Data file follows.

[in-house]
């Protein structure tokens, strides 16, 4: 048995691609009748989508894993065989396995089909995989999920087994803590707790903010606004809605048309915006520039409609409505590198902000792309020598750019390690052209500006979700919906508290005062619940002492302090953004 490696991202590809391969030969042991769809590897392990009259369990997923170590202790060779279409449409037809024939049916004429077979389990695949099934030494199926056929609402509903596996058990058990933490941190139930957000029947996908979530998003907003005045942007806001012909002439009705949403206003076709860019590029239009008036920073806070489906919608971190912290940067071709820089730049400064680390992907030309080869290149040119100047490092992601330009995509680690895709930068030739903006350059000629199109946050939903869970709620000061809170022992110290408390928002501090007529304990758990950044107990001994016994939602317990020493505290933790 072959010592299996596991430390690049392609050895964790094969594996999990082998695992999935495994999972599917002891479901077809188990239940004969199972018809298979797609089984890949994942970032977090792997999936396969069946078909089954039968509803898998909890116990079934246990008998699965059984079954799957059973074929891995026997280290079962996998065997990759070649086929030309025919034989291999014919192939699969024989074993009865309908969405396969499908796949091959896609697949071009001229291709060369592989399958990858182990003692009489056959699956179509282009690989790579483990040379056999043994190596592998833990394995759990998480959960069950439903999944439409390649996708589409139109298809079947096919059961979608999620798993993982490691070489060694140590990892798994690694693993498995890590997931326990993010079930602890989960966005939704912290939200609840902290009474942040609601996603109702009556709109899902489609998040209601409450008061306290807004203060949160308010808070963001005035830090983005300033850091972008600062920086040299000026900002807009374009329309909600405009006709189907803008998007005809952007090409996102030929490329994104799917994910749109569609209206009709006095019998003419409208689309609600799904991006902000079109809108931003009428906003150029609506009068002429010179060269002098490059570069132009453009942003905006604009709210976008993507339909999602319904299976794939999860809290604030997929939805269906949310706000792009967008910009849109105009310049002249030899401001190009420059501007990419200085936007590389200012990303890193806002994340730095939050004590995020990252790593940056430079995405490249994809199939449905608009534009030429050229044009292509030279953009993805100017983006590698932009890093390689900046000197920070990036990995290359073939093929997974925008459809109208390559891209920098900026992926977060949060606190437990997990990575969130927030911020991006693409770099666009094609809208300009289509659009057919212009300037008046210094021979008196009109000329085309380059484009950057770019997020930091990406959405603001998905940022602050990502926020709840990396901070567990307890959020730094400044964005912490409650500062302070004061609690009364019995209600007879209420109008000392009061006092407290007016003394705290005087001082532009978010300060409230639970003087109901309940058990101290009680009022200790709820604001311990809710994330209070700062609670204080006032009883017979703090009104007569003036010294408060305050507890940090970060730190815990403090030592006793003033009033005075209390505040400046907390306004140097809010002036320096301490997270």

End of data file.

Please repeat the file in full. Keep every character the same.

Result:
[in-house]
């Protein structure tokens, strides 16, 4: 048995691609009748989508894993065989396995089909995989999920087994803590707790903010606004809605048309915006520039409609409505590198902000792309020598750019390690052209500006979700919906508290005062619940002492302090953004 490696991202590809391969030969042991769809590897392990009259369990997923170590202790060779279409449409037809024939049916004429077979389990695949099934030494199926056929609402509903596996058990058990933490941190139930957000029947996908979530998003907003005045942007806001012909002439009705949403206003076709860019590029239009008036920073806070489906919608971190912290940067071709820089730049400064680390992907030309080869290149040119100047490092992601330009995509680690895709930068030739903006350059000629199109946050939903869970709620000061809170022992110290408390928002501090007529304990758990950044107990001994016994939602317990020493505290933790 072959010592299996596991430390690049392609050895964790094969594996999990082998695992999935495994999972599917002891479901077809188990239940004969199972018809298979797609089984890949994942970032977090792997999936396969069946078909089954039968509803898998909890116990079934246990008998699965059984079954799957059973074929891995026997280290079962996998065997990759070649086929030309025919034989291999014919192939699969024989074993009865309908969405396969499908796949091959896609697949071009001229291709060369592989399958990858182990003692009489056959699956179509282009690989790579483990040379056999043994190596592998833990394995759990998480959960069950439903999944439409390649996708589409139109298809079947096919059961979608999620798993993982490691070489060694140590990892798994690694693993498995890590997931326990993010079930602890989960966005939704912290939200609840902290009474942040609601996603109702009556709109899902489609998040209601409450008061306290807004203060949160308010808070963001005035830090983005300033850091972008600062920086040299000026900002807009374009329309909600405009006709189907803008998007005809952007090409996102030929490329994104799917994910749109569609209206009709006095019998003419409208689309609600799904991006902000079109809108931003009428906003150029609506009068002429010179060269002098490059570069132009453009942003905006604009709210976008993507339909999602319904299976794939999860809290604030997929939805269906949310706000792009967008910009849109105009310049002249030899401001190009420059501007990419200085936007590389200012990303890193806002994340730095939050004590995020990252790593940056430079995405490249994809199939449905608009534009030429050229044009292509030279953009993805100017983006590698932009890093390689900046000197920070990036990995290359073939093929997974925008459809109208390559891209920098900026992926977060949060606190437990997990990575969130927030911020991006693409770099666009094609809208300009289509659009057919212009300037008046210094021979008196009109000329085309380059484009950057770019997020930091990406959405603001998905940022602050990502926020709840990396901070567990307890959020730094400044964005912490409650500062302070004061609690009364019995209600007879209420109008000392009061006092407290007016003394705290005087001082532009978010300060409230639970003087109901309940058990101290009680009022200790709820604001311990809710994330209070700062609670204080006032009883017979703090009104007569003036010294408060305050507890940090970060730190815990403090030592006793003033009033005075209390505040400046907390306004140097809010002036320096301490997270």